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Eight strangers are invited to spend the night in a penthouse apartment. After being wined and dined, a voice on the radio informs them that they will be murdered unless they manage to outwit the ninth guest: Death.
Roy William Neill
A six-sheet poster from Gene Autry's 1936 film "Comin' Round the Mountain" is seen on a building while Evelyn Venable and Neil Hamilton are riding in a taxicab. Republic, more than most studios were fond of displaying posters from their films on buildings seen in many of their films, but this one (with its song-title) provided the clue needed to find and trap the killer in the film. See more »
A boxing match is the setting for a whodunit murder mystery. But the real focus here is the camaraderie between the local D.A. (Neil Hamilton) and a famed mystery writer (Evelyn Venable). The two engage each other in a friendly duel to see which one can solve the case. The focus on them and their good-humored banter drains away any tension or suspense the story might otherwise have had. But that's hardly the only problem.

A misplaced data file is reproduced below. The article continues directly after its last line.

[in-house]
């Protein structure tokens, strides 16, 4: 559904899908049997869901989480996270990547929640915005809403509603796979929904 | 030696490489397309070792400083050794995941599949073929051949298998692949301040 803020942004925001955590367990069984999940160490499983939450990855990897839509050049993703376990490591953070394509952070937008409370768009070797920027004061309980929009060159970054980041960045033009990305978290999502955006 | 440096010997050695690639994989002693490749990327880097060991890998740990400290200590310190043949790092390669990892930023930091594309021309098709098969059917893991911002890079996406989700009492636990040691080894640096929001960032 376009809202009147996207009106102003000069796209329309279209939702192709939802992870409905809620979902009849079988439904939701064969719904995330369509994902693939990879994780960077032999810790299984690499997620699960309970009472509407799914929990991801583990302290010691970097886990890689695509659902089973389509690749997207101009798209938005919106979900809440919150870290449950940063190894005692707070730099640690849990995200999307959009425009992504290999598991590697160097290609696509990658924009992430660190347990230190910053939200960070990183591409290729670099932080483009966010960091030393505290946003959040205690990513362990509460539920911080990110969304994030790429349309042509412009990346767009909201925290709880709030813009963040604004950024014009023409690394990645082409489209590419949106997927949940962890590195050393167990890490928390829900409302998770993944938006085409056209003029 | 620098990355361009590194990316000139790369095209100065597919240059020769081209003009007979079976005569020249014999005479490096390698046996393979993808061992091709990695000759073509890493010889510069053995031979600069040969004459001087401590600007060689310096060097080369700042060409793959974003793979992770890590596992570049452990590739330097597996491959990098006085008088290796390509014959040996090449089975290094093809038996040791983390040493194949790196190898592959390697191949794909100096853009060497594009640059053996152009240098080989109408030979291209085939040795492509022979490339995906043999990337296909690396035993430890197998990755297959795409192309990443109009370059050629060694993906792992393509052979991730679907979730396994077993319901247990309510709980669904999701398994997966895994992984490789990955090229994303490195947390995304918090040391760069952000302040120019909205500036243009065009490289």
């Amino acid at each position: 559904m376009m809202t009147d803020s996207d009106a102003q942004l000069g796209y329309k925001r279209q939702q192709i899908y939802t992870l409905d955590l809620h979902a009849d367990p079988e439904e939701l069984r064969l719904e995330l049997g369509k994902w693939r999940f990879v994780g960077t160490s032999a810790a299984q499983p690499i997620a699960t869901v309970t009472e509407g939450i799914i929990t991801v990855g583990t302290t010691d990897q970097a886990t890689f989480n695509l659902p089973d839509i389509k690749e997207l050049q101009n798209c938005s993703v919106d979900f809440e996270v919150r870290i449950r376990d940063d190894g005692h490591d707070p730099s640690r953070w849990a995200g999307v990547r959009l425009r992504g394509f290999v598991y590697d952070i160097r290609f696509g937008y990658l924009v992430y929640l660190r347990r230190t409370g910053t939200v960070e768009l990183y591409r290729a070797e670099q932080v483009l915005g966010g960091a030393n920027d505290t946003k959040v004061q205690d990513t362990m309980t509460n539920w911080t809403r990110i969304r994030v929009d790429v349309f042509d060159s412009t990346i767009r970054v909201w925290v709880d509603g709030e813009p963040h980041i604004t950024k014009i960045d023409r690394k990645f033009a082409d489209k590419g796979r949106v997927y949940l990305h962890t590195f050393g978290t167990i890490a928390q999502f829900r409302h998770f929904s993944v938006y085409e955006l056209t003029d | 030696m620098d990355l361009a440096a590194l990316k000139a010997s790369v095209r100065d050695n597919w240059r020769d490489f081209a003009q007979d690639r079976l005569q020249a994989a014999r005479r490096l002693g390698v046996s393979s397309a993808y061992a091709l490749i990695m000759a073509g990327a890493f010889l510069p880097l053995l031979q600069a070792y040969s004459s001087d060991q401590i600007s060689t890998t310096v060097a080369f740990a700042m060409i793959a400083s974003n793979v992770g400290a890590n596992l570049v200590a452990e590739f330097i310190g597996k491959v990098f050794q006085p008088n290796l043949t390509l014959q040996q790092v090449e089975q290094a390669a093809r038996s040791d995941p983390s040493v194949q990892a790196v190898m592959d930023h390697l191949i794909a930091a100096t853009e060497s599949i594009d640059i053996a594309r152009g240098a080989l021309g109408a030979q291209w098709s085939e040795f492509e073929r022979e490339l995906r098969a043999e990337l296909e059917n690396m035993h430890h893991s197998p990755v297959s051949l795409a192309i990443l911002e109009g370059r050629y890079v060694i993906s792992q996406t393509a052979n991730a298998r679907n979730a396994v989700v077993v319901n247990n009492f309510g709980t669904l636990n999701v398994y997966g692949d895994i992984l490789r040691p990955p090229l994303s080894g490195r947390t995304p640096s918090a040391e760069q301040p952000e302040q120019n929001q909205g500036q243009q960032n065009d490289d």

Character development of the various suspects is almost non-existent. And only when the puzzle solution is revealed do we learn important information related to the killer's motive. For a murder mystery, that's a no-no. It puts the viewer at an unfair disadvantage. Further, the key clue that leads to the identity of the killer is not at all credible.
In addition, characters talk unnaturally fast. Frequently, there are no pauses between lines of dialogue. The film's runtime of just sixty-two minutes conveys the impression that the project had a serious budget problem.
The film's sound is terrible. Lighting is not much better. Production design is cheap. Acting is marginally acceptable. About the only element worth a positive note is the presence of actress Barbara Pepper, as a Hollywood starlet.
Otherwise, this is a forgettable, way below average film that uses a whodunit storyline as an excuse to provide a cinematic vehicle for the two main actors.
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